"That's true. But I don't want to die poor. I won't die poor. I have not the ambition of a Carnegie or a Rockefeller."

"You need a good friend at Washington to protect your interests. My! Won't it be great if your incubator should make you rich! I don't know why it shouldn't. The way the chickens hatched out of it was wonderful. Just think, old man. Most everyone nowadays has electricity in his house. Thousands of people could just as well as not be raising chickens on the side. Ministers, doctors, college professors, newspaper men, lawyers, school teachers,--no end. The sun would never set on your incubator any more than hens have to. I tell you, old man, there's money in your electric birds if you manage the business end of this thing right. And I don't see why your father's offer isn't just--well, providential."

"I never knew anything about him to be 'providential,'" said Bauer in almost the only bitter tone Walter had ever known him to use. "But I don't want to take any chances on this. Perhaps he is sent along at this time to help me out."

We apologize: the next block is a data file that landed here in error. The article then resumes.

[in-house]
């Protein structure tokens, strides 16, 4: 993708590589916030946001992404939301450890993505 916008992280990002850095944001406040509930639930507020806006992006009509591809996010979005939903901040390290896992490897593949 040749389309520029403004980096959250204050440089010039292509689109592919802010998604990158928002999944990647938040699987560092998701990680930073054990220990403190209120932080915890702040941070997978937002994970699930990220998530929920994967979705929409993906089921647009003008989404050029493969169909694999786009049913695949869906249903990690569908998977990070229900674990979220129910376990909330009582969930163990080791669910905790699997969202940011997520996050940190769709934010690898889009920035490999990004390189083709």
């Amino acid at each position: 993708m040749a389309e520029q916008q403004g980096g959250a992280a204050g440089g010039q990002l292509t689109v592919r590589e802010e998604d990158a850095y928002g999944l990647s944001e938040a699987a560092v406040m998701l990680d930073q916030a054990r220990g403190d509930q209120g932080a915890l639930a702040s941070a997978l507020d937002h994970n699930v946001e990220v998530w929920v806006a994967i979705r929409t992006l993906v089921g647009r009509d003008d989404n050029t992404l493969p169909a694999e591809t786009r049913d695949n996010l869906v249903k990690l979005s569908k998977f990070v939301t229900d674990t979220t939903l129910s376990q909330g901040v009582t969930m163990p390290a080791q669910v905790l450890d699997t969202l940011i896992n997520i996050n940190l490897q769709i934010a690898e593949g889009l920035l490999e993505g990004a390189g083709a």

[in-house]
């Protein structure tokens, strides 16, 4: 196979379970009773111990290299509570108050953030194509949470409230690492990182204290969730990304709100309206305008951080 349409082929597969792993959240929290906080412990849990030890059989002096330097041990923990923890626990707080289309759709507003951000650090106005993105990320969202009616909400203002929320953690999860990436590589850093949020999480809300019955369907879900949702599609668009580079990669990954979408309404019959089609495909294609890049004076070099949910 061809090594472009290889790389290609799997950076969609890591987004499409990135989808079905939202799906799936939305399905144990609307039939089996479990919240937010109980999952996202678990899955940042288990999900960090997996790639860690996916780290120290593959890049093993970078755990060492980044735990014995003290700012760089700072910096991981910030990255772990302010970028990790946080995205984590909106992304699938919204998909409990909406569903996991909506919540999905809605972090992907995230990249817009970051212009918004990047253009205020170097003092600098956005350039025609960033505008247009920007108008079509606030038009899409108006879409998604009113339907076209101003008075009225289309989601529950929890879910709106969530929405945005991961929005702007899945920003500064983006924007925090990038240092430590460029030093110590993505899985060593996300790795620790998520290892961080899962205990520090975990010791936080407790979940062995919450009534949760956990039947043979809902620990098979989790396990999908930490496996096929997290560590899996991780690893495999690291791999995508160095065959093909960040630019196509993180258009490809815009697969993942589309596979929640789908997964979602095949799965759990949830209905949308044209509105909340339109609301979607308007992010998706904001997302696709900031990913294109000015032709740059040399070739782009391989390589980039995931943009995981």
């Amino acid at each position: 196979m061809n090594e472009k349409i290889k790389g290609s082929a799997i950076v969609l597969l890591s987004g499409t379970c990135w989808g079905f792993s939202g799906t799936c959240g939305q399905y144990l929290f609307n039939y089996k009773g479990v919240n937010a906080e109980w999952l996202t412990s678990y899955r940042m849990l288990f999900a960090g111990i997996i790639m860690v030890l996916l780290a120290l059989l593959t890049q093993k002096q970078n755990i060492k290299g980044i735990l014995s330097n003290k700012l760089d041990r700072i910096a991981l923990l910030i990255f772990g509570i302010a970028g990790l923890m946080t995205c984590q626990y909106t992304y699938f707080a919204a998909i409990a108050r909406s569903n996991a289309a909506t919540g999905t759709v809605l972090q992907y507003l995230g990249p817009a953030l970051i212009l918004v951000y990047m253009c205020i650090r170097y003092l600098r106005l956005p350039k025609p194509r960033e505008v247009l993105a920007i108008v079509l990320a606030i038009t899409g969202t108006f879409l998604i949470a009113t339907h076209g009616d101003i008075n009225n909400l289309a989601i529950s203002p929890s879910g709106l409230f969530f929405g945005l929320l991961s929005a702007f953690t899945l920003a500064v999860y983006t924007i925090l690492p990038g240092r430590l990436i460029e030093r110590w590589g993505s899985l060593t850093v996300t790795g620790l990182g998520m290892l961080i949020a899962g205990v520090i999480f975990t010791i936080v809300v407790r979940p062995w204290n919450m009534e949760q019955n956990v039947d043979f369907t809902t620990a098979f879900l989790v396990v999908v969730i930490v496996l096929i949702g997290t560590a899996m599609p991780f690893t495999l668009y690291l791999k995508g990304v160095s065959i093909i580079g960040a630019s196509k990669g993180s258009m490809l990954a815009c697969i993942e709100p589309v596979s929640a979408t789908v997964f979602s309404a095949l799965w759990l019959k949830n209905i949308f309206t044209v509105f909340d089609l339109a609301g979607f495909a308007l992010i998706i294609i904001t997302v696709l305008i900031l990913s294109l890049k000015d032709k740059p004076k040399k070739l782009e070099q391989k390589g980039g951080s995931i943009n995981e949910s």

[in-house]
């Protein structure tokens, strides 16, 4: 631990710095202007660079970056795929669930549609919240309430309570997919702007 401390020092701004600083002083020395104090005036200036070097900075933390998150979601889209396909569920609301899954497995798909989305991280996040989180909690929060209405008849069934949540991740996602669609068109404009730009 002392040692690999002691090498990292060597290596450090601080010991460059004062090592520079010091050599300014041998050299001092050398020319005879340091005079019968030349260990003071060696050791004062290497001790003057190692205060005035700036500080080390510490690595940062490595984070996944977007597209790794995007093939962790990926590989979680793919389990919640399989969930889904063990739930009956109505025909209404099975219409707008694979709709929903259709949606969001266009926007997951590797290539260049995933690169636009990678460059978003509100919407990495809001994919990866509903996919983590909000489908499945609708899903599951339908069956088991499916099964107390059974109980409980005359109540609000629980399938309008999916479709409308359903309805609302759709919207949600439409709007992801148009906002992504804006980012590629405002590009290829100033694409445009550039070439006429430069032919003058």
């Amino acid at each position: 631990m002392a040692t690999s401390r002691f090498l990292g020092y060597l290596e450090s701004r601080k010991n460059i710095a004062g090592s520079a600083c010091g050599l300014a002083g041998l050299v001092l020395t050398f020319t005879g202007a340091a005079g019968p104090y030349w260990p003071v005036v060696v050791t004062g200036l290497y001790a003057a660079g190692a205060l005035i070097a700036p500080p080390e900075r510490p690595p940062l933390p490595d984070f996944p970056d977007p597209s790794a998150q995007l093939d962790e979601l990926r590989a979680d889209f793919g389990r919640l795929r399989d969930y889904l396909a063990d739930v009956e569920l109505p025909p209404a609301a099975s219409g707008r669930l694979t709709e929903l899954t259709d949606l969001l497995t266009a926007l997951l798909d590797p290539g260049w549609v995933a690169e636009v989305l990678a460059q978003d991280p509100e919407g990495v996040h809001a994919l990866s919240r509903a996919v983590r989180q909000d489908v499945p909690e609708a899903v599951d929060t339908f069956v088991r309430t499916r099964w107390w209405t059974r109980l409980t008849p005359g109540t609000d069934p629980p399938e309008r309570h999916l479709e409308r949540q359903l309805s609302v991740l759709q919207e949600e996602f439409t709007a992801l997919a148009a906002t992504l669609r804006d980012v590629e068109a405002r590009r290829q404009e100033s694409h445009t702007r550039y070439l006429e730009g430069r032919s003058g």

Walter looked curiously at his friend.

"You seem to be awfully anxious to make money, Felix. Never knew you that way before. What you going to do? Get married? And start a chicken ranch?"

Over Bauer's face a great flood of colour swept. There was one confidence he had determined never to make to Walter, and that was his feelings towards Helen. He believed Walter had no hint of it. And as a matter of fact that was true. Walter had so far had no love experiences and Bauer had never by so much as a look or a word in Walter's presence betrayed his secret.

"I don't expect to get married. At least not very soon," Bauer managed to say. "But I want money. You can borrow of me," he added with one of his rare smiles, "if you need it for your own nuptials."

"No immediate need," said Walter, laughing. "I have never seen the girl my mother would like to welcome."

"Ah! Your mother. But she would be kind to the girl you would choose."

"Or the one that would choose me, you mean. I don't know. Mother would be pretty particular about the people that got into the Douglas family. Did I ever mention old man Damon who came around courting Helen last winter. He wears a wig and deals in rubber goods. Old enough to be Helen's father. I never saw mother so upset. And as for Helen--why--I would as soon think of her taking you for a suitor as Damon. But you never can tell what a girl will do. They generally do the opposite of what you expect."